The first Heisman winner in Oregon history returned to practice this week after a six day media blitz of the East Coast. The whirlwind tour consisted of an early morning appearance on the Dan Patrick Show, spending time at New York City’s Mount Sinai Kravis Children’s Hospital, paying his respects at the 9/11 Memorial and then jetting over to rattle off the Late Show’s Top Ten with host David Letterman.
That’s right folks, this past week has been the Marcus Mariota Show. And with the national title on the table and NFL scouts drooling, the humble Hawaiian is back with his teammates to prepare for the Rose Bowl semi-final matchup against Florida State.
— 9/11 Memorial (@Sept11Memorial) December 15, 2014
So how does a young collegiate star return to Earth to focus on the biggest game of his career? It’s hard to say. Last year’s Heisman winner, Florida State quarterback Jameis Winston, went through the same grind: winning the Heisman, attending banquets, bouncing from city to city and running the full media gauntlet, before finally returning to his team and ultimately winning last year’s national championship. Florida State head coach Jimbo Fisher had some words of caution for the newly crowned college football potentate.
“I think it definitely is [taxing] and sure [Oregon will] have a great plan for that and what goes on, but I don’t know if you can ever prepare for it. Because it’s the time away and you feel so obligated because so many people are giving you so many great outstanding awards,” Fisher told the Orlando Sentinel.
Fisher’s premonitory statement was genuine, coming from his first-hand experience of Winston’s success last year. And you can be sure that Oregon head coach Mark Helfrich has prepared a gentle landing for his redshirt junior quarterback’s return from the stars.
Of course, worrisome fans and local media will writhe and posture that the unprecedented national attention will only serve to distract their decorated leader. But Mariota hasn’t shown any symptoms of being overly star-struck. Whether it’s on camera or in front of a microphone, the pride of Oregon has shown poise and class while remaining true to himself.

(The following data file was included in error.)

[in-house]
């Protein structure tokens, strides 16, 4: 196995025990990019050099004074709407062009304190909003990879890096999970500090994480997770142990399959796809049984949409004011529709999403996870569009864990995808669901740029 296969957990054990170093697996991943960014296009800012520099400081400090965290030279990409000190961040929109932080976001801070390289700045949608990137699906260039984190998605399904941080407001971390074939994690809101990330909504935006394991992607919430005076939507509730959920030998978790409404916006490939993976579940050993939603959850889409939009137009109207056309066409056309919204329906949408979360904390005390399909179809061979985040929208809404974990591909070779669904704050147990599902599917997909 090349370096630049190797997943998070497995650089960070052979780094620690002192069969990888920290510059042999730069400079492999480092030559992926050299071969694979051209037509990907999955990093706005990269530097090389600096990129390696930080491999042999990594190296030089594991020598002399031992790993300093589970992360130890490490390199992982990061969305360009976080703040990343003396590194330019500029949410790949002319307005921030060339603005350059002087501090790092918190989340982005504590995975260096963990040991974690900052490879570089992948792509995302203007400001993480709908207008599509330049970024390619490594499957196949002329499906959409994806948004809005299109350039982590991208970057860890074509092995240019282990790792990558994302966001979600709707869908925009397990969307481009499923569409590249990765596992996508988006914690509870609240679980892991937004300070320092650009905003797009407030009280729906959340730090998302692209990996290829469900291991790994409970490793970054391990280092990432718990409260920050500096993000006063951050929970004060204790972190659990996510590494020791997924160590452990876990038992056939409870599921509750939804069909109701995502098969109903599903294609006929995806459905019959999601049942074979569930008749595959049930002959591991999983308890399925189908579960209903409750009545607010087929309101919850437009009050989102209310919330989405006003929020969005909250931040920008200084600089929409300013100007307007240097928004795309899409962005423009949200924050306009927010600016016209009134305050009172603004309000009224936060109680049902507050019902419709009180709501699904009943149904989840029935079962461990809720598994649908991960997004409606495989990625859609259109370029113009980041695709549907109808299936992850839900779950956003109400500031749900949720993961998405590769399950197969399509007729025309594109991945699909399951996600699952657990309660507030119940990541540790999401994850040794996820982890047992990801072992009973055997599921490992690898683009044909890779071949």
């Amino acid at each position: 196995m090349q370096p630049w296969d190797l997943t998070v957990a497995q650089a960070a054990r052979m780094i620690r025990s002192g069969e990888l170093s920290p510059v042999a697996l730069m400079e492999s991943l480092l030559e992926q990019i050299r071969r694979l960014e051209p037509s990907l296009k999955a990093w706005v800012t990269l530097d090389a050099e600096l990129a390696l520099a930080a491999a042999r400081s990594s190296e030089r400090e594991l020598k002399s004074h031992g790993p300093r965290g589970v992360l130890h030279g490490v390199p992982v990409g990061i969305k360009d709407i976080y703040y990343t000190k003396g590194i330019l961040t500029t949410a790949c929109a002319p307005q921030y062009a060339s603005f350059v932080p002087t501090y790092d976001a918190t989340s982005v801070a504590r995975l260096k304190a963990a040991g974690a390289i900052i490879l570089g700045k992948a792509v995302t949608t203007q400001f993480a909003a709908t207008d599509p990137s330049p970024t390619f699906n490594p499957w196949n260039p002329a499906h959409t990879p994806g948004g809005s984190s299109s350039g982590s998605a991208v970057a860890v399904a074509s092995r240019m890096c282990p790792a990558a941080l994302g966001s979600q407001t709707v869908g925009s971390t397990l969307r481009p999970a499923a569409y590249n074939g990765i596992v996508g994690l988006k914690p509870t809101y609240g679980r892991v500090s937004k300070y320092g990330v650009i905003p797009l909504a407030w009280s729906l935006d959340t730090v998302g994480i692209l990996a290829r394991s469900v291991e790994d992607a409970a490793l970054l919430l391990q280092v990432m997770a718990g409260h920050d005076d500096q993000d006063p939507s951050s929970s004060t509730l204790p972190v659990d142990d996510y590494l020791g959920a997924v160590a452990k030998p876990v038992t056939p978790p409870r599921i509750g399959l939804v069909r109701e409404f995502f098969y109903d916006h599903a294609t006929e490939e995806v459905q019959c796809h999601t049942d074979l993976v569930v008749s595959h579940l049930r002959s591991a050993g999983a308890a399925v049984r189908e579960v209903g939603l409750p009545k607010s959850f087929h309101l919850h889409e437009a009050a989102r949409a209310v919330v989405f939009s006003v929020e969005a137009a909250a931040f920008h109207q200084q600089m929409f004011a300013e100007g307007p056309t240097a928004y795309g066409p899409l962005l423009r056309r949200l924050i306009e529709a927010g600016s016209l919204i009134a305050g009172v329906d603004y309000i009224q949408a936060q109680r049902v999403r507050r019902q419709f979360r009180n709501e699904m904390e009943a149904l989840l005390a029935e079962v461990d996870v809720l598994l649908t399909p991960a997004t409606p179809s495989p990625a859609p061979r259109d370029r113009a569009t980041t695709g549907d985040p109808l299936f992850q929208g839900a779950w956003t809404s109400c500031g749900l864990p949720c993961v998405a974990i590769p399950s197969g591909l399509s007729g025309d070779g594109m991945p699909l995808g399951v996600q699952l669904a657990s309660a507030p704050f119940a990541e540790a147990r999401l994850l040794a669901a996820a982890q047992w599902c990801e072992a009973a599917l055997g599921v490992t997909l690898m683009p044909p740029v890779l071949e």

As Mariota enjoys the fruits of his labor, Winston’s season has had an overabundance of unnecessary drama. FSU remains unbeaten over the past two seasons, boasting an impressive 29-0 record, but last year’s freshman phenom is in a sophomore slump. Winston has thrown for 24 touchdowns and 17 interceptions this year, a ratio that is cause for concern as turnovers have been the leading cause of the Seminoles’ struggles in the lukewarm ACC.
Winston has led harrowing comebacks against Clemson, Louisville and Miami (Fl) and held on to beat Boston College by a field goal at home. The best win on the ‘Noles schedule was against then #5 Notre Dame, which ended on a last second penalty in FSU’s favor. (The reigning champions barely escaped a late drive by the Irish, ending on a questionable offensive pass interference penalty in the end zone, nullifying Notre Dame’s game winning touchdown.)
At the end of the day, a win is a win is a win, but the Seminoles’ regular season has been lackluster and far from meeting the expectations established at the beginning of the year. And yet, they haven’t lost a game. Why? Jameis Winston. Mariota is to Oregon as Winston is to FSU, an undeniable team leader and go-to catalyst.
The Seminoles’ quarterback has delivered clutch performances when his team needed him the most. On top of that, this Florida State team refuses to lose, making it a dangerous opponent and a somewhat odd 9-point underdog. Winston is a dynamic player with a long tom arm and a flare for the dramatic, but off the field issues have pummeled his reputation and the morale of outside supporters. The full consequences of Winston’s actions remain undetermined. Regardless of how fans or the media view Winston, according to FSU cornerback Jalen Ramsey, his teammates still believe in their quarterback.
“Jameis is the best player in America. We go up against him every day in practice … We can’t slack off. He might look the other way and throw it to your man. So you’re relaxing and he completed a pass on you. That teaches us to focus on our job and do what we have to do every single play and not take a play off,” Ramsey told Bob Ferrante of 247 Sports.
Despite his reputation as the bad guy, Winston is still the leader of his team.
There is no question, however, that Mariota is one of those few players who has captured the attention of football fans through his acts of selflessness, breathing fresh air into the stale corpus that is the status quo.
To witness Oregon’s All-American on the field is to observe sportsmanship in its purest form, uncorrupted and altruistic, an opportunity to re-imagine an exciting future for college athletics.
Mariota is the archetypal student-athlete with explosive power and razor sharp decision-making. Off the field, it is Mariota’s peaceful disposition and strong family ties that ground him. All of these leadership qualities have helped guide the Oregon football team to the inaugural College Football Playoff semi-final game.
The battle for college football supremacy is just a couple weeks away, pitting two Heisman winners against each other (just the third time in CFB post-season history) with polar opposite personalities.
This is football pulp, non-fiction and it couldn’t get juicier. After a week of fun and fanfare, Mariota has returned to stand united under the Oregon banner with his teammates, their eyes collectively fixed upon their date with Winston and Florida State.
Top photo by Craig Strobeck